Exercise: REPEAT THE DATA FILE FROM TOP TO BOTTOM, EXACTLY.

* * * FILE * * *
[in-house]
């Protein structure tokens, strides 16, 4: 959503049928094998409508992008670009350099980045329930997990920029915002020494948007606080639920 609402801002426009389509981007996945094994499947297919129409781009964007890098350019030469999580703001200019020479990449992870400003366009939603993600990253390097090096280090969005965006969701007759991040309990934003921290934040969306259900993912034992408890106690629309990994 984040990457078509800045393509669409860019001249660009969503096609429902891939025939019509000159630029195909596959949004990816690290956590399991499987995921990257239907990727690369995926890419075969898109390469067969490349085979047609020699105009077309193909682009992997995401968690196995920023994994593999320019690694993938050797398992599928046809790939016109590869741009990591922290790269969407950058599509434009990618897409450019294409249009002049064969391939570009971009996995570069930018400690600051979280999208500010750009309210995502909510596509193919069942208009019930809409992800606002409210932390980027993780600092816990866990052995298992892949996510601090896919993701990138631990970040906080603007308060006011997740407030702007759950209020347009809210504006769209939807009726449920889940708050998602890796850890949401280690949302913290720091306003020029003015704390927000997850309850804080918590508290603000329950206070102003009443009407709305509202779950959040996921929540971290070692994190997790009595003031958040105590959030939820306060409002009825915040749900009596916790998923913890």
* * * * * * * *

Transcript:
[in-house]
């Protein structure tokens, strides 16, 4: 959503049928094998409508992008670009350099980045329930997990920029915002020494948007606080639920 609402801002426009389509981007996945094994499947297919129409781009964007890098350019030469999580703001200019020479990449992870400003366009939603993600990253390097090096280090969005965006969701007759991040309990934003921290934040969306259900993912034992408890106690629309990994 984040990457078509800045393509669409860019001249660009969503096609429902891939025939019509000159630029195909596959949004990816690290956590399991499987995921990257239907990727690369995926890419075969898109390469067969490349085979047609020699105009077309193909682009992997995401968690196995920023994994593999320019690694993938050797398992599928046809790939016109590869741009990591922290790269969407950058599509434009990618897409450019294409249009002049064969391939570009971009996995570069930018400690600051979280999208500010750009309210995502909510596509193919069942208009019930809409992800606002409210932390980027993780600092816990866990052995298992892949996510601090896919993701990138631990970040906080603007308060006011997740407030702007759950209020347009809210504006769209939807009726449920889940708050998602890796850890949401280690949302913290720091306003020029003015704390927000997850309850804080918590508290603000329950206070102003009443009407709305509202779950959040996921929540971290070692994190997790009595003031958040105590959030939820306060409002009825915040749900009596916790998923913890």